Are you wondering how domiciliary accounts work in Nigeria? Do you wish to own one and don’t know how to go about it? Here we’ll tell you everything you need to know about domiciliary accounts in Nigeria. Furthermore, we’ll tell you of the advantages (or disadvantages, if any) of owning a domiciliary account in Nigeria.
NIgeria is a country of over 200 million people, many of which carry out transactions with foreigners. If you’re one of such people, then you might need to register for a domiciliary account at any bank of your choice.
What is a domiciliary account?
A domiciliary account is a type of bank account used for receiving or sending funds in a particular foreign currency.
How domiciliary accounts work in Nigeria
Similar to other bank accounts, the sole purpose of owning it is to make transfer or reception of funds easy, albeit in foreign currency.
Once you register for it at any bank, you’ll receive your account number. After which, you can send that account number to anyone interested in sending you money using that account. On the other hand, you can transfer funds from that account to other bank accounts operated in the same currency.
If you have a domiciliary account in USD, then you can’t use it to receive funds in British Pounds, Euros or any other currency. In other words, your domiciliary account can only operate with one foreign currency at a time.
If you need to perform transactions for several foreign currencies, then you might need to open domiciliary accounts for each of them.
For instance, I could own a domiciliary account for USD transactions and a separate domiciliary account for British pounds transactions. There’s no limit to the number of domiciliary accounts you can own, as long as you can meet up with the cost implications and all other criterias.
How to own a domiciliary account in Nigeria
Nigeria has exactly 27 CBN-approved banks. They are:
- Access Bank Plc
- Diamond Bank Plc
- Fidelity Bank Plc
- First City Monument Bank Plc
- First Bank of Nigeria Limited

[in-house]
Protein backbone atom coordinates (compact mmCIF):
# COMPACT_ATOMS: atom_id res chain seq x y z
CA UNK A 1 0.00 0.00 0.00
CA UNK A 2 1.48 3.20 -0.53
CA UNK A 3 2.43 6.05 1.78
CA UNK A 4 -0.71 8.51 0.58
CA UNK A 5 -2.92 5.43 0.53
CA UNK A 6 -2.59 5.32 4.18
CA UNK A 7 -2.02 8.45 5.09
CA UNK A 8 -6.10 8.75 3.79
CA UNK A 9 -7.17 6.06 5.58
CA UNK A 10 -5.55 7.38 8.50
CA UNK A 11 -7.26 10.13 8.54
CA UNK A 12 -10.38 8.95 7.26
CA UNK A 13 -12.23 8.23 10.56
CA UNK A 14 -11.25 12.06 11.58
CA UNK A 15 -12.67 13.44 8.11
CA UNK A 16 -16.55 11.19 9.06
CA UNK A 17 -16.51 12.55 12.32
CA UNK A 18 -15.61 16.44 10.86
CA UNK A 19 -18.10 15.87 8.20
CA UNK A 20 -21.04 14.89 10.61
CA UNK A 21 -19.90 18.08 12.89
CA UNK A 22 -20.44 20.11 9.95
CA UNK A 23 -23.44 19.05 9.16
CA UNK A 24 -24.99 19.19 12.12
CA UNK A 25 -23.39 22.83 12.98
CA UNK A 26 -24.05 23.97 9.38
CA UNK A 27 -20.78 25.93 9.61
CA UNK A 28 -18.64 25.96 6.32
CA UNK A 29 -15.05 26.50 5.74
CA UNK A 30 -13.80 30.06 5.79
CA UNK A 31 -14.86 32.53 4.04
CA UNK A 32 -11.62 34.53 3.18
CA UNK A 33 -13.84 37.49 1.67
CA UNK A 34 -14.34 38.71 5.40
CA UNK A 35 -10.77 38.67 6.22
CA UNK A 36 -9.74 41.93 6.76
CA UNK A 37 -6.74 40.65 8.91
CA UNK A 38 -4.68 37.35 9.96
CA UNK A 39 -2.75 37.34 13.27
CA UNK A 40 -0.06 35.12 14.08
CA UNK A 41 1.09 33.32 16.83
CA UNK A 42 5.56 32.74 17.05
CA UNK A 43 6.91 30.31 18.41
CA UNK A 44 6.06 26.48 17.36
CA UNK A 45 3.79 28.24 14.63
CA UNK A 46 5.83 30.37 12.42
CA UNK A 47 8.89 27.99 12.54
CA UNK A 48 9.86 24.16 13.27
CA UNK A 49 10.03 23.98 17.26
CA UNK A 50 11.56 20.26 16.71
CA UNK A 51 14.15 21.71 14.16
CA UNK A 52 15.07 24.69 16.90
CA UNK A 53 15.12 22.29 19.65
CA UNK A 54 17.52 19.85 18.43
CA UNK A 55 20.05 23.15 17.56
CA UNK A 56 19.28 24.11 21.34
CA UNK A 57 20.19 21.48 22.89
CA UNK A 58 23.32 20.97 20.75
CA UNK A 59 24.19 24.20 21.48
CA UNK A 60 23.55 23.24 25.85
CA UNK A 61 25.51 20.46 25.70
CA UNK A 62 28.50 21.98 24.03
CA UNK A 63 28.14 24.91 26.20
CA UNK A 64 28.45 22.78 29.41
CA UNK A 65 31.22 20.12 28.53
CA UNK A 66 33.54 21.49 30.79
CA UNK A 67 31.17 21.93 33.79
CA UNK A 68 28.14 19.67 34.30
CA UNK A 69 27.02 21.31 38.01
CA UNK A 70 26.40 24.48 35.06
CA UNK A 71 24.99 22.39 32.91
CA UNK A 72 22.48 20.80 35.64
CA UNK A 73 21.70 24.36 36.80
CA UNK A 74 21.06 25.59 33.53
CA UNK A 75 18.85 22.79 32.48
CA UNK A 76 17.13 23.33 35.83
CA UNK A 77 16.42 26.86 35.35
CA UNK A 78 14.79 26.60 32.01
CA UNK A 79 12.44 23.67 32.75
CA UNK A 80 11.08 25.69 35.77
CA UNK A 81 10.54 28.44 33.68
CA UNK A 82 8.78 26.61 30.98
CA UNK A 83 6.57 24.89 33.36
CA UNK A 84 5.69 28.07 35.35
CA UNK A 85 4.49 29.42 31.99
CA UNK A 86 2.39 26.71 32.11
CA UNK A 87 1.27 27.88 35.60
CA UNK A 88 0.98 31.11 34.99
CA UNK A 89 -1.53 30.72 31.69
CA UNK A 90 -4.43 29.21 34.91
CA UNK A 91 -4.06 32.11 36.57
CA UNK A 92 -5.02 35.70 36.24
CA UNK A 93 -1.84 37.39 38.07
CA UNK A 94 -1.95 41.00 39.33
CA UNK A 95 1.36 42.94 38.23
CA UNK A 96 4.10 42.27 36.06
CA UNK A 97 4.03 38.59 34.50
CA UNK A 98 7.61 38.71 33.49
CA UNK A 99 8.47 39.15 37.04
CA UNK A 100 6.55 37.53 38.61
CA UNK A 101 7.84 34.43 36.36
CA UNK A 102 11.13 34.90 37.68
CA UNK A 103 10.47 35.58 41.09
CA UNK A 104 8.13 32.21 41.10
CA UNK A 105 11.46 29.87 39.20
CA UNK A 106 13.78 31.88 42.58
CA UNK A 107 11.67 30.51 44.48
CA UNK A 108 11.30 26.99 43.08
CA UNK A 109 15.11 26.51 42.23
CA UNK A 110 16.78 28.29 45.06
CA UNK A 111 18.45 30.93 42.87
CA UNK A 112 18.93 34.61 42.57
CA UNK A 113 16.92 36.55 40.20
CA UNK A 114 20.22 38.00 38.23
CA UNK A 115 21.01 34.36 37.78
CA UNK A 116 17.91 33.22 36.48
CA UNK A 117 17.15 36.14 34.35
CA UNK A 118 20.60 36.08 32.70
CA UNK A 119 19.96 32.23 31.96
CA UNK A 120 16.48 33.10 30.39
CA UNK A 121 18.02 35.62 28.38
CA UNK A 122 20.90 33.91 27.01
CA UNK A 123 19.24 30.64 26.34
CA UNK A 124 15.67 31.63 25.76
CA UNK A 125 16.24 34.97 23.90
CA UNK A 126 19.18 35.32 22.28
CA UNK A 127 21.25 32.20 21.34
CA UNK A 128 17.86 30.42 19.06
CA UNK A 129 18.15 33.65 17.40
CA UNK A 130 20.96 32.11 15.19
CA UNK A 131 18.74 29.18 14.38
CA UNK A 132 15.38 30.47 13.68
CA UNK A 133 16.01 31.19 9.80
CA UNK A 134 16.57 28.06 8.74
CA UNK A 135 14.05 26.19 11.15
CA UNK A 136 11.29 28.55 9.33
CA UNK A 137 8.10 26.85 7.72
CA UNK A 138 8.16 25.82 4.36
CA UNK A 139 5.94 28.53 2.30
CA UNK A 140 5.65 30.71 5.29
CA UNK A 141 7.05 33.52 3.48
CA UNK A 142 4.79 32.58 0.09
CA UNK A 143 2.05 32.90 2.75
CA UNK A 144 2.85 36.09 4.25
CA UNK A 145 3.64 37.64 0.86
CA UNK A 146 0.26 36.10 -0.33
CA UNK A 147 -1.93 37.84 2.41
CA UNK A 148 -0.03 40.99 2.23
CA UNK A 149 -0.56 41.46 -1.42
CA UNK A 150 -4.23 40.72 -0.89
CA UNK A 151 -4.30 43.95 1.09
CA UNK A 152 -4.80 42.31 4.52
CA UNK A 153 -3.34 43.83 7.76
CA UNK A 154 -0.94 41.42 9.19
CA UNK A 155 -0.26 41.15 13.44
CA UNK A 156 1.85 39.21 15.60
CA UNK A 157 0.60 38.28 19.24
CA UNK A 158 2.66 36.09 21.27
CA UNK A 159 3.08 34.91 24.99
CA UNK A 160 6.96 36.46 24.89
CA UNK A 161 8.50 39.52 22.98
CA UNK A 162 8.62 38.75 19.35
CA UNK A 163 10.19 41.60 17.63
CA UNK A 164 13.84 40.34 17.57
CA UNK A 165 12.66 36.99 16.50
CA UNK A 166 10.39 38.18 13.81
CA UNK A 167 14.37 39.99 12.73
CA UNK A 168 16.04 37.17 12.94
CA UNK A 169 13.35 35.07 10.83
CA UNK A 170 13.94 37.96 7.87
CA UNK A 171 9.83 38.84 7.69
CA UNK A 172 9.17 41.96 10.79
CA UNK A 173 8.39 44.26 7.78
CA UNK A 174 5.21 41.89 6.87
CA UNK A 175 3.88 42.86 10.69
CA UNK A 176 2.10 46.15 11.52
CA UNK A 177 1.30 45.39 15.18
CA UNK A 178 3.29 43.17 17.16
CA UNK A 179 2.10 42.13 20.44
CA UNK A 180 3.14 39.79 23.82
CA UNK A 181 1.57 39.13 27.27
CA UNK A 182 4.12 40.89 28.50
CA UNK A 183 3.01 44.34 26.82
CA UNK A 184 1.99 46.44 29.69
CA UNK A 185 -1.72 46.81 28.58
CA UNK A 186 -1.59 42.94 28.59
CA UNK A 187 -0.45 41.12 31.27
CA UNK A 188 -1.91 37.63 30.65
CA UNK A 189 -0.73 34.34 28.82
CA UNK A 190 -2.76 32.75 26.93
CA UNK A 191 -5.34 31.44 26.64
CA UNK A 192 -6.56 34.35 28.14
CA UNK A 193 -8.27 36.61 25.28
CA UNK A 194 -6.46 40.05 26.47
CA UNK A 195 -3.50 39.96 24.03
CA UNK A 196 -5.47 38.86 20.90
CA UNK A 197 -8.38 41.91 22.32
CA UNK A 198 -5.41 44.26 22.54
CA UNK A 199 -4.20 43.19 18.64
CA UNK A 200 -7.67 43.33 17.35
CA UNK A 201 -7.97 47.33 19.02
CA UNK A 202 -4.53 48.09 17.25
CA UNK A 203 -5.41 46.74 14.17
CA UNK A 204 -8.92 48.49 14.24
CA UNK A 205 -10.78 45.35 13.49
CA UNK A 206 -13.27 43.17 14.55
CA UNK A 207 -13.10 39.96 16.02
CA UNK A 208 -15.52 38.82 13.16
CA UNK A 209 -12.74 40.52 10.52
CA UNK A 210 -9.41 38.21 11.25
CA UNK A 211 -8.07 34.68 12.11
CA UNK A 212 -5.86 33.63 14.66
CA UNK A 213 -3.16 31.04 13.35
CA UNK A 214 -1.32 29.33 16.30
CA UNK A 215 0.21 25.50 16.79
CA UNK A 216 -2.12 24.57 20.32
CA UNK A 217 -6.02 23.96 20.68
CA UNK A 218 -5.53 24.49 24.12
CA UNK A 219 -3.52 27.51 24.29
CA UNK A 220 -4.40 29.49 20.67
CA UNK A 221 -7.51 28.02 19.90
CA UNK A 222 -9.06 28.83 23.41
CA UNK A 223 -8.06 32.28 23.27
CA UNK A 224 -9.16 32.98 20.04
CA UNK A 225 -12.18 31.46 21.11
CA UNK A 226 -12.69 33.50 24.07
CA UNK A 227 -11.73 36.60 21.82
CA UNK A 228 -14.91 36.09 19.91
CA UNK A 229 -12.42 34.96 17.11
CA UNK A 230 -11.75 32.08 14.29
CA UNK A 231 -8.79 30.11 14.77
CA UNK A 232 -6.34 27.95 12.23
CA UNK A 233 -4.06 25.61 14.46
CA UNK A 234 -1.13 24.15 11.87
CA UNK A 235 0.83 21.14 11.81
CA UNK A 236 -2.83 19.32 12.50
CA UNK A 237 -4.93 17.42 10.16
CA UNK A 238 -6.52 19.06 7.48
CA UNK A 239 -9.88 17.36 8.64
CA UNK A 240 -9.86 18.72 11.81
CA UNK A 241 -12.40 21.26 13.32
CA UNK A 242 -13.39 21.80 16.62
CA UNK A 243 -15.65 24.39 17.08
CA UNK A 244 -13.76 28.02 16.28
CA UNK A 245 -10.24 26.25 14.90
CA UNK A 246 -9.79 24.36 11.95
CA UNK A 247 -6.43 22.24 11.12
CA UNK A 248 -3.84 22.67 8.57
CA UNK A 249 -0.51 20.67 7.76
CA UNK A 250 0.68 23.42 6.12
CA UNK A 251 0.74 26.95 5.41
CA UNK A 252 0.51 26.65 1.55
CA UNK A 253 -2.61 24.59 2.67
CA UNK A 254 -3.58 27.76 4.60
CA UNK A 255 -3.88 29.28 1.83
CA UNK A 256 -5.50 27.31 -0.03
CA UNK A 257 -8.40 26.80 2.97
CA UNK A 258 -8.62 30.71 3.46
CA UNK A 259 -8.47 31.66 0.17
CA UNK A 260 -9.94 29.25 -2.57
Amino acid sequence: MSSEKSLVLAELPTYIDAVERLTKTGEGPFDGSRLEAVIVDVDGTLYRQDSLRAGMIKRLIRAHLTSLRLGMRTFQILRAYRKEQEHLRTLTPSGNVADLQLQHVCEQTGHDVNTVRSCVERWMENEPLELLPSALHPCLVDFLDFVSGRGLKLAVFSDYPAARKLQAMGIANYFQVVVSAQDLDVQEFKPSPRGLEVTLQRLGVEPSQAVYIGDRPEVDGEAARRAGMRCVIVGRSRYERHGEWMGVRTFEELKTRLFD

- Guaranty Trust Bank Plc
- Union Bank of Nigeria Plc
- United Bank for Africa Plc
- Zenith Bank Plc
- Citi Bank Nigeria Limited
- Ecobank Nigeria Plc
- Heritage Banking Company Limited
- Keystone Bank Limited
- Polaris Bank Limited (Formerly Skye Bank Plc)
- Stanbic IBTC Bank Plc
- Standard Chartered
- Sterling Bank Plc
- Unity Bank Plc
- Wema Bank Plc
- SunTrust Bank Nigeria Limited
- Providus Bank Limited
- Jaiz Bank Plc
- Coronation Merchant Bank
- FBNQuest Merchant Bank
- FSDH Merchant Bank
- Rand Merchant Bank
- Nova Merchant Bank
Each of the banks listed above allow their customers to create domiciliary accounts operated on any of their supported foreign currencies. Generally, the banks in Nigeria always support domiciliary accounts operated in either US dollars ($), Euros (€), or Pounds Sterling (£).
If you’re interested in owning a domiciliary account with any of the banks listed above, all you have to do is visit a branch closest to you. Afterwards, approach the customer care representative of that bank and make clear your intentions.
You will be required to provide the following information / documents:
- Filled and signed Domiciliary Account opening form.
- A copy of identification document (Driver’s License, International passport, National I.D Card, or any other acceptable by the bank).
- One passport photograph.
- Two (2) completed reference forms.
- Utility bill issued within the last 3 months.
In addition, for most banks in Nigeria you’ll have to make an initial deposit of exactly $100, £100 or €100 to open a domiciliary account in US dollars, pounds sterling or euros respectively. As the case may be, several banks in Nigeria make it possible to withdraw back that deposit after your account is created.
However, the account opening fee is much higher at some banks in Nigeria. For instance, FirstBank Nigeria charges $5,000, €5,000 or £3,000 for opening a FirstDom account and $500, €500 or £300 for opening the regular domiciliary account.
In addition, at FirstBank the minimum operating balance is capped at $5,000, €5,000 or £3,000 and $500, €500 or £300 respectively. In other words, you must always have up to that amount in your account balance.
Advantages of owning a domiciliary account in Nigeria
- You can maximise profit and minimise expenses incurred as a result of receiving foreign deposits into the regular naira savings/current bank accounts.
- With your dollar, pounds or euros Mastercard, you can minimise the cost of conversions while purchasing online from websites that use your currency type.
- Depending on your agreement with your bank, you can receive very large sums of money without hassle.
- Access to cash withdrawals in foreign currency from any bank branch with which you have an account.
There are really no much disadvantages associated with owning a domiciliary account. Generally, the biggest problem customers face is the rigorous processes involved in creating your account. If you’re able to overcome those hurdles, you will begin to enjoy all the perks associated with owning a domiciliary account in Nigeria